This is my downfall: the classic Piedmont bagna cauda that is among the salad and soup selections. The warm anchovy, garlic and olive oil dip with crudite is a staple at all the Arancino restaurants. Here the crudite is presented in a clay flowerpot as a garden planted with purple and orange carrots, potato, okra, tomato and other greens, ready for dipping. Not everyone cares for the briny taste of anchovies, but I can’t get enough of this, and when the vegetables are gone, I start dipping pieces of bread, which leaves me full before the other four courses arrive. For parents eager to get their children to eat their veggies, I’ve watched keiki devour their greens when presented this way.

If bagna cauda is too heavy for you, other selections include a caprese with mozzarella and Hamakua tomatoes; flame-grilled romaine Caesar with crisped prosciutto di parma and Parmigiano Reggiano; and light lobster bisque with brioche toast and claw meat.

The antipasti course comes next. Dishes perfect for summer are a slice of local papaya blanketed with sheets of Iberico ham; a carpaccio of Kona kampachi and ahi in an arrangement also featuring ogo and sea asparagus with lemon dressing; and for Instagrammers and Facebookers, crostacei di mare, another verdant arrangement comprising bits of abalone and amaebi, and greens drizzled with herb oil.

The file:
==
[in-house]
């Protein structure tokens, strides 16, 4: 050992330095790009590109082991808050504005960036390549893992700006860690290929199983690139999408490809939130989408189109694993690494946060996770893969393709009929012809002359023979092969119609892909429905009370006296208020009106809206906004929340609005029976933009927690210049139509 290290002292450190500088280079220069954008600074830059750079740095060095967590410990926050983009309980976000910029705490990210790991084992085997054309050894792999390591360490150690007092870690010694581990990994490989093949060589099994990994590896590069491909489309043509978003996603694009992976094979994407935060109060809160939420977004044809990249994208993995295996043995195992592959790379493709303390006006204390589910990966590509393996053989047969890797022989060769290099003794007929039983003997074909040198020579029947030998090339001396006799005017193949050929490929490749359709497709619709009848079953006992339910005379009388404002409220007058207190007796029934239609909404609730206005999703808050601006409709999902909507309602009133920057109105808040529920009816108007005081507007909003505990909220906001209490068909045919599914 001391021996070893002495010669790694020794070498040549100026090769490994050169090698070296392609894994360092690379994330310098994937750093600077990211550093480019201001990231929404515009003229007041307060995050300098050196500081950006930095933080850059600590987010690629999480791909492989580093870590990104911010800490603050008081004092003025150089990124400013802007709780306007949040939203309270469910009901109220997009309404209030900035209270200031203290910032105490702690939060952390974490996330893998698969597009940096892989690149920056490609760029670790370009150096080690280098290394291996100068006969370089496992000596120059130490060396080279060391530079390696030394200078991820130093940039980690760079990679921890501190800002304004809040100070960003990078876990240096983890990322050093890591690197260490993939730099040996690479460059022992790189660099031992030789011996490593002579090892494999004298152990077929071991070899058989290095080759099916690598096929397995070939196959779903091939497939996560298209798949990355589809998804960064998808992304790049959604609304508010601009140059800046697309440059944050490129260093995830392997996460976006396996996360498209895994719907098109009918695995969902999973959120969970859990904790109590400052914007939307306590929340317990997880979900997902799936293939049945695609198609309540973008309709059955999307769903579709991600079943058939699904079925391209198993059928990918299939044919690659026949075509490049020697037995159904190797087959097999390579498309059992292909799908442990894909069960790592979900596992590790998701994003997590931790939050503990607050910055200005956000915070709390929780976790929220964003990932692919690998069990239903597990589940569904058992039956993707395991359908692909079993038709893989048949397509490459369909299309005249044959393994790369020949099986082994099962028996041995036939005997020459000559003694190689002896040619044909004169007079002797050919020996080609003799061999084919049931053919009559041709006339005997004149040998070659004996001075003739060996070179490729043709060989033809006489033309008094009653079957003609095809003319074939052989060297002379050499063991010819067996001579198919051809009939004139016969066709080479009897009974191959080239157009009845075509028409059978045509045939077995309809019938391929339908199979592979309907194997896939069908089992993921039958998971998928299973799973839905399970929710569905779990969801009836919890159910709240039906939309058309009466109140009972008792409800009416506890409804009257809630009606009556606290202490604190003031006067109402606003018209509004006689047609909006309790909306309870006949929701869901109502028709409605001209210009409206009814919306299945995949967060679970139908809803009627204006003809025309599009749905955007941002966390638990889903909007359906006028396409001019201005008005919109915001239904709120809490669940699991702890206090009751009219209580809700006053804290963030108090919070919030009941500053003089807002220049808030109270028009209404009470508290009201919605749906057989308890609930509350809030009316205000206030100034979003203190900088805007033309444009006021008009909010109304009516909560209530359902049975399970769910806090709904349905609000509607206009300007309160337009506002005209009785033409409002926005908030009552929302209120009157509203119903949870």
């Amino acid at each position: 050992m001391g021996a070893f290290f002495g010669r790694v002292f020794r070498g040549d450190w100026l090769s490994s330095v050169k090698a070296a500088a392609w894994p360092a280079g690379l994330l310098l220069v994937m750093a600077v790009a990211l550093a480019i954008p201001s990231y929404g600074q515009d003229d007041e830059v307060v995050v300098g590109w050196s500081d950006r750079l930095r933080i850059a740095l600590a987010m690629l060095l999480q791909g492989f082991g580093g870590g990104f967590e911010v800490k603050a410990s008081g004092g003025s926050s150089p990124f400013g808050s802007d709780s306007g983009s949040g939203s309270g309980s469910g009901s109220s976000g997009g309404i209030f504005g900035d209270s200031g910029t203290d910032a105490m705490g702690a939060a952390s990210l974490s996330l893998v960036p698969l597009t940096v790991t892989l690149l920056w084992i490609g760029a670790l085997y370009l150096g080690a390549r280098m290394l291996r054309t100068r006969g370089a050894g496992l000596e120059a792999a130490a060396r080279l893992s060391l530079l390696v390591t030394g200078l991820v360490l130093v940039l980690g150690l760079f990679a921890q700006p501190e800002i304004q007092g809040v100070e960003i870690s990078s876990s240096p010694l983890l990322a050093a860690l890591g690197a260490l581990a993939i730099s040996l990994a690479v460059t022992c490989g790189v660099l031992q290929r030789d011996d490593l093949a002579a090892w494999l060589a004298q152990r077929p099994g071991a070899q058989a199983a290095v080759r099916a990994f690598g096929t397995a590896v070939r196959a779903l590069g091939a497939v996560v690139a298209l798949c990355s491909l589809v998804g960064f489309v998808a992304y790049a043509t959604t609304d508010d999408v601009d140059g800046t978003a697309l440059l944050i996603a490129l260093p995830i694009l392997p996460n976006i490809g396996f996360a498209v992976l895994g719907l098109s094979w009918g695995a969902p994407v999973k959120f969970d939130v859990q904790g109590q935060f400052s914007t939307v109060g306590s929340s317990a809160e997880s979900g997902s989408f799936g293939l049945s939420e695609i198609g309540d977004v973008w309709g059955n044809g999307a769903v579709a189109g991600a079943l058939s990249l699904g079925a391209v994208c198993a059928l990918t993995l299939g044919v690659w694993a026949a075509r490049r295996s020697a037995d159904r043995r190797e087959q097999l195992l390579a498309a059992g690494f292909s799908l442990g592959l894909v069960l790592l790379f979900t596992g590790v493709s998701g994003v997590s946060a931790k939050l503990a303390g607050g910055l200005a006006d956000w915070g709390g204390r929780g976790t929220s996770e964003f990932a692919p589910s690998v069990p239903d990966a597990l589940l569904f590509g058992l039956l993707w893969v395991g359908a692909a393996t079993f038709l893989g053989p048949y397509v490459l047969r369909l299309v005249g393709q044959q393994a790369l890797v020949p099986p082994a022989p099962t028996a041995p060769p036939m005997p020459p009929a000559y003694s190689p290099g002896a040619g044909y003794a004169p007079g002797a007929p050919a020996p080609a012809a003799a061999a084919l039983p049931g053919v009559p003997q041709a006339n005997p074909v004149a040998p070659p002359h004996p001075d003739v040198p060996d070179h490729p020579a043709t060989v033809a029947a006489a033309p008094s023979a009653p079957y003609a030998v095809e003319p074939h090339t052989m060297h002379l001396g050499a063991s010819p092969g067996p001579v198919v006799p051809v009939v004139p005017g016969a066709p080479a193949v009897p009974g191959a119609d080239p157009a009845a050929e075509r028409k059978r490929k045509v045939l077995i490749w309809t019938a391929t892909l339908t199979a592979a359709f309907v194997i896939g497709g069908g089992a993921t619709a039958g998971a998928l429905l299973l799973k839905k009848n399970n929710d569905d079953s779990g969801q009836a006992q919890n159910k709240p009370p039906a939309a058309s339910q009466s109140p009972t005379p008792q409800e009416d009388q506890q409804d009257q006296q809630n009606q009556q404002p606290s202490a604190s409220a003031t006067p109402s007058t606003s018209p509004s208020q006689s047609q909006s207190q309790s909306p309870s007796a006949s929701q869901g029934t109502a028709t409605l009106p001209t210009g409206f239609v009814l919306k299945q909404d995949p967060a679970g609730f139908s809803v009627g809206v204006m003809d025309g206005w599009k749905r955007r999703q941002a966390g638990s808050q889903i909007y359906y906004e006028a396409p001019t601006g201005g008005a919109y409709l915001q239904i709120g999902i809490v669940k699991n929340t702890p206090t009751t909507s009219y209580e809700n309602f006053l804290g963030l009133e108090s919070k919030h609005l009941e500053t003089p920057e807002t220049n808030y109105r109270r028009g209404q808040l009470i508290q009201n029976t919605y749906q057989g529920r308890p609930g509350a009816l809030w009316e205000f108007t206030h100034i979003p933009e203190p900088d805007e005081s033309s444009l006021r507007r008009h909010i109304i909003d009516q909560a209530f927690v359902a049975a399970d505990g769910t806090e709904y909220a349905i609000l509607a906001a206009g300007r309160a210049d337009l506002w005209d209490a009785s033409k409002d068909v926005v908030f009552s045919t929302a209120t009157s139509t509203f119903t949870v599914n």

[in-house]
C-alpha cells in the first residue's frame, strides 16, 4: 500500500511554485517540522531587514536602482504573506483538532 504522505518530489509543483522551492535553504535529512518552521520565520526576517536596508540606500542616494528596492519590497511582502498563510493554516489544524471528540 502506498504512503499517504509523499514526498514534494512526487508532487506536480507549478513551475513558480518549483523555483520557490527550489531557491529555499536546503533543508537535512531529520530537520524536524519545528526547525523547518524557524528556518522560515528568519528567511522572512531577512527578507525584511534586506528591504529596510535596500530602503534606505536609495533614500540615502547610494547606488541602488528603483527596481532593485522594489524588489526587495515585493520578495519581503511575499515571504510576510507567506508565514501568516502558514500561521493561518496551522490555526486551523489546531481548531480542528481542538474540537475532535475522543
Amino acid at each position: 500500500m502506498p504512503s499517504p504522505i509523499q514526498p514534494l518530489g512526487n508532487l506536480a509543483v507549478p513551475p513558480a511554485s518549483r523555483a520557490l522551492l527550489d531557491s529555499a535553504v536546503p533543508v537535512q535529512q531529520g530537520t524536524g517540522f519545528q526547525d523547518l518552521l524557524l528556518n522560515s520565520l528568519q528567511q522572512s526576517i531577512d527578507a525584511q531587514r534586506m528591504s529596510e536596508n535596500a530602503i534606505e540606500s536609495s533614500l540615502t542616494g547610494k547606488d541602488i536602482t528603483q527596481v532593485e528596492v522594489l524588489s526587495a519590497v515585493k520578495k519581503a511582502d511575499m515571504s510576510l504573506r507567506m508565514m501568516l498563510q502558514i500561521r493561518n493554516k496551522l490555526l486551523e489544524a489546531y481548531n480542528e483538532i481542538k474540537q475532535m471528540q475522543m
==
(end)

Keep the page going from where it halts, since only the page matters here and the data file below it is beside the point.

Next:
Pasta shows up in the primi course. The chef is most proud of the chitarra alla pescatora, the house-made, squid-ink pasta cut with an instrument reminiscent of the guitar, or "chitarra," that gives it its name. The dish boasts lobster, scallops, shrimp and calamari, but the shellfish appears in such tiny dice that it’s hard to discern their flavor. Only the calamari, appearing at the top of the dish, gets fair representation.

More impressive were the house-made tagliolini in a pungent sea urchin and garlic-wine cream sauce, and wagyu beef bolognese over house-made pappardelle. Again, don’t expect too much beef.

Risotto or gnocchi of purple Okinawan sweet potato await those with gluten intolerance.

The restaurant shines with its secondi course of meats prepared sous-vide. Using this method, food is sealed in airtight plastic bags and cooked in a water bath, retaining all its juices and delivering remarkable flavor and tenderness. The meat will appear pink but is fully cooked. Two highlights are the lavender-infused Tajima beef served with arugula, petite potatoes and onion petals, and the Colorado lamb in a lamb stock reduction sauce with a slice of Okinawan sweet potato.

Those who find duck too gamey may appreciate the delicate cuts of Muscovy served here in a more autumnlike mix of golden- and earth-toned mushrooms and fried leeks in a roasted duckling stock reduction.

The dessert course has its challenges. There’s been a trend toward experimenting with savory rather than sweet flavors. I’m pretty open-minded about progressive food ideas, but this one tests expectations. I love chestnut and I love celery root, but a chestnut puree wrapped around celery custard seemed more like an appetizer, even when sweetened with yuzu honey sauce.

Then there’s tomato sorbet with sweet tomato compote. I wanted to try it, but a deconstructed tiramisu beckoned and did not disappoint. Some will take issue with the fact that it’s one-tenth the size of a typical slice of tiramisu. (Your waistline will thank you.)

For those who like the taste of citrus, a chocolate-pineapple mousse with citrus sorbet creates a refreshing finale. And chocolate lovers will rejoice with the glistening dark chocolate torte, topped with gold leaf and also finished with the bright citrus note of a kumquat compote.

Nadine Kam‘s restaurant reviews are conducted anonymously and paid for by the Star-Advertiser. Reach her at